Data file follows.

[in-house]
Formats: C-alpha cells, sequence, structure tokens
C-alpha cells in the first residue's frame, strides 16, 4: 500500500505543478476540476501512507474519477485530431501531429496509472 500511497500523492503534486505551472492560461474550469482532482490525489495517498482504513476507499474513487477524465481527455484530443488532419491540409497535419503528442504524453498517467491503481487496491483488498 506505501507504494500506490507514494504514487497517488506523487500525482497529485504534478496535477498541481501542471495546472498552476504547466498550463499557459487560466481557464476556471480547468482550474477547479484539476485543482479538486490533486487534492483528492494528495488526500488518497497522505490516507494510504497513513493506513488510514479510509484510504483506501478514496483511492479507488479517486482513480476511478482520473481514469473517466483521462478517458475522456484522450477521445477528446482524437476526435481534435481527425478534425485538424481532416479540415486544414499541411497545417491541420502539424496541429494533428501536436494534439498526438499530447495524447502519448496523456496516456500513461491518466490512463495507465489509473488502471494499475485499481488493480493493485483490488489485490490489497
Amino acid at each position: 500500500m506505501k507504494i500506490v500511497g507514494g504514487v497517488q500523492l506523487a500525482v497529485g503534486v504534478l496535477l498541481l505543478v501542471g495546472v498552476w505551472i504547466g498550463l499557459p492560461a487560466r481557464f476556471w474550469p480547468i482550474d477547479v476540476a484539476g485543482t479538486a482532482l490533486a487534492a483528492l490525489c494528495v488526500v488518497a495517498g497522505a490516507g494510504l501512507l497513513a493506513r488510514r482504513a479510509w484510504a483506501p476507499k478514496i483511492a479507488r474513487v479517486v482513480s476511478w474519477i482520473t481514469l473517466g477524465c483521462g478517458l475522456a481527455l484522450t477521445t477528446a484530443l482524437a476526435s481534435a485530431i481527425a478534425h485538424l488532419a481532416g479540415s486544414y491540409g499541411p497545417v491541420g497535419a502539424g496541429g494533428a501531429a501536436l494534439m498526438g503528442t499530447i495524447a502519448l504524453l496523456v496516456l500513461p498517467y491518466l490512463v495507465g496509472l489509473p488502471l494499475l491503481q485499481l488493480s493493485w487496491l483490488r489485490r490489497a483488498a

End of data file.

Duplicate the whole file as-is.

[in-house]
Formats: C-alpha cells, sequence, structure tokens
C-alpha cells in the first residue's frame, strides 16, 4: 500500500505543478476540476501512507474519477485530431501531429496509472 500511497500523492503534486505551472492560461474550469482532482490525489495517498482504513476507499474513487477524465481527455484530443488532419491540409497535419503528442504524453498517467491503481487496491483488498 506505501507504494500506490507514494504514487497517488506523487500525482497529485504534478496535477498541481501542471495546472498552476504547466498550463499557459487560466481557464476556471480547468482550474477547479484539476485543482479538486490533486487534492483528492494528495488526500488518497497522505490516507494510504497513513493506513488510514479510509484510504483506501478514496483511492479507488479517486482513480476511478482520473481514469473517466483521462478517458475522456484522450477521445477528446482524437476526435481534435481527425478534425485538424481532416479540415486544414499541411497545417491541420502539424496541429494533428501536436494534439498526438499530447495524447502519448496523456496516456500513461491518466490512463495507465489509473488502471494499475485499481488493480493493485483490488489485490490489497
Amino acid at each position: 500500500m506505501k507504494i500506490v500511497g507514494g504514487v497517488q500523492l506523487a500525482v497529485g503534486v504534478l496535477l498541481l505543478v501542471g495546472v498552476w505551472i504547466g498550463l499557459p492560461a487560466r481557464f476556471w474550469p480547468i482550474d477547479v476540476a484539476g485543482t479538486a482532482l490533486a487534492a483528492l490525489c494528495v488526500v488518497a495517498g497522505a490516507g494510504l501512507l497513513a493506513r488510514r482504513a479510509w484510504a483506501p476507499k478514496i483511492a479507488r474513487v479517486v482513480s476511478w474519477i482520473t481514469l473517466g477524465c483521462g478517458l475522456a481527455l484522450t477521445t477528446a484530443l482524437a476526435s481534435a485530431i481527425a478534425h485538424l488532419a481532416g479540415s486544414y491540409g499541411p497545417v491541420g497535419a502539424g496541429g494533428a501531429a501536436l494534439m498526438g503528442t499530447i495524447a502519448l504524453l496523456v496516456l500513461p498517467y491518466l490512463v495507465g496509472l489509473p488502471l494499475l491503481q485499481l488493480s493493485w487496491l483490488r489485490r490489497a483488498a